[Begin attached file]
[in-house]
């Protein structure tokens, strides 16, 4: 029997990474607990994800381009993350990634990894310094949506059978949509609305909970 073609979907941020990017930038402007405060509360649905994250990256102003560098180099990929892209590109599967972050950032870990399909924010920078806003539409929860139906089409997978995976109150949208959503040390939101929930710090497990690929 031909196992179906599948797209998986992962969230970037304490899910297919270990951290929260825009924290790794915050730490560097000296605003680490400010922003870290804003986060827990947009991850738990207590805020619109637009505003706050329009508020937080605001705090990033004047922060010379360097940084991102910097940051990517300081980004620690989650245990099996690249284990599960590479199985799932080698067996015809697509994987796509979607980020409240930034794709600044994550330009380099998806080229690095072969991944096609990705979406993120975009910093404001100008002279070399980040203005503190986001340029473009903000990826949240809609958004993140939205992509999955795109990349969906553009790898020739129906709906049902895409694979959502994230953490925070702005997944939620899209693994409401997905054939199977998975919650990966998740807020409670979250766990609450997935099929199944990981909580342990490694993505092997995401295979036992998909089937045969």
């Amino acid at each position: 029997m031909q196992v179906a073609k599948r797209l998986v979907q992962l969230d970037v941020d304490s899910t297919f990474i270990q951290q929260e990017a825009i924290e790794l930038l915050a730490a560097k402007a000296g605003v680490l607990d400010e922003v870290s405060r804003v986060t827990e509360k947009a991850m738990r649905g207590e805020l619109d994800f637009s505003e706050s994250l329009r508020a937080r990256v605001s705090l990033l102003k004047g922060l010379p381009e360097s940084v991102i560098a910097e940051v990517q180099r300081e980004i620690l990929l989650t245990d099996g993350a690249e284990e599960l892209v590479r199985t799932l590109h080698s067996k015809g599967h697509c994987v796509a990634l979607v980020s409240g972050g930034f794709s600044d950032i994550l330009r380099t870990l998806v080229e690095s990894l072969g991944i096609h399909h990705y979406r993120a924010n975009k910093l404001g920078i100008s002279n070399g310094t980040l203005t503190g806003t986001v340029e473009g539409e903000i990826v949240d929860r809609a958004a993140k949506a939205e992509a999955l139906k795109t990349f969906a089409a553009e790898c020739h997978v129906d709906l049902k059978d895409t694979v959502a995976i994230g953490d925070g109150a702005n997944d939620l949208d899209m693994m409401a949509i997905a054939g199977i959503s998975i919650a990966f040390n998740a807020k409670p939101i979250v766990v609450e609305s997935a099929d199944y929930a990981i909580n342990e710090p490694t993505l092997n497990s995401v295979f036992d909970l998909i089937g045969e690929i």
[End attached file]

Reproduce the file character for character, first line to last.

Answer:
[in-house]
């Protein structure tokens, strides 16, 4: 029997990474607990994800381009993350990634990894310094949506059978949509609305909970 073609979907941020990017930038402007405060509360649905994250990256102003560098180099990929892209590109599967972050950032870990399909924010920078806003539409929860139906089409997978995976109150949208959503040390939101929930710090497990690929 031909196992179906599948797209998986992962969230970037304490899910297919270990951290929260825009924290790794915050730490560097000296605003680490400010922003870290804003986060827990947009991850738990207590805020619109637009505003706050329009508020937080605001705090990033004047922060010379360097940084991102910097940051990517300081980004620690989650245990099996690249284990599960590479199985799932080698067996015809697509994987796509979607980020409240930034794709600044994550330009380099998806080229690095072969991944096609990705979406993120975009910093404001100008002279070399980040203005503190986001340029473009903000990826949240809609958004993140939205992509999955795109990349969906553009790898020739129906709906049902895409694979959502994230953490925070702005997944939620899209693994409401997905054939199977998975919650990966998740807020409670979250766990609450997935099929199944990981909580342990490694993505092997995401295979036992998909089937045969």
């Amino acid at each position: 029997m031909q196992v179906a073609k599948r797209l998986v979907q992962l969230d970037v941020d304490s899910t297919f990474i270990q951290q929260e990017a825009i924290e790794l930038l915050a730490a560097k402007a000296g605003v680490l607990d400010e922003v870290s405060r804003v986060t827990e509360k947009a991850m738990r649905g207590e805020l619109d994800f637009s505003e706050s994250l329009r508020a937080r990256v605001s705090l990033l102003k004047g922060l010379p381009e360097s940084v991102i560098a910097e940051v990517q180099r300081e980004i620690l990929l989650t245990d099996g993350a690249e284990e599960l892209v590479r199985t799932l590109h080698s067996k015809g599967h697509c994987v796509a990634l979607v980020s409240g972050g930034f794709s600044d950032i994550l330009r380099t870990l998806v080229e690095s990894l072969g991944i096609h399909h990705y979406r993120a924010n975009k910093l404001g920078i100008s002279n070399g310094t980040l203005t503190g806003t986001v340029e473009g539409e903000i990826v949240d929860r809609a958004a993140k949506a939205e992509a999955l139906k795109t990349f969906a089409a553009e790898c020739h997978v129906d709906l049902k059978d895409t694979v959502a995976i994230g953490d925070g109150a702005n997944d939620l949208d899209m693994m409401a949509i997905a054939g199977i959503s998975i919650a990966f040390n998740a807020k409670p939101i979250v766990v609450e609305s997935a099929d199944y929930a990981i909580n342990e710090p490694t993505l092997n497990s995401v295979f036992d909970l998909i089937g045969e690929i």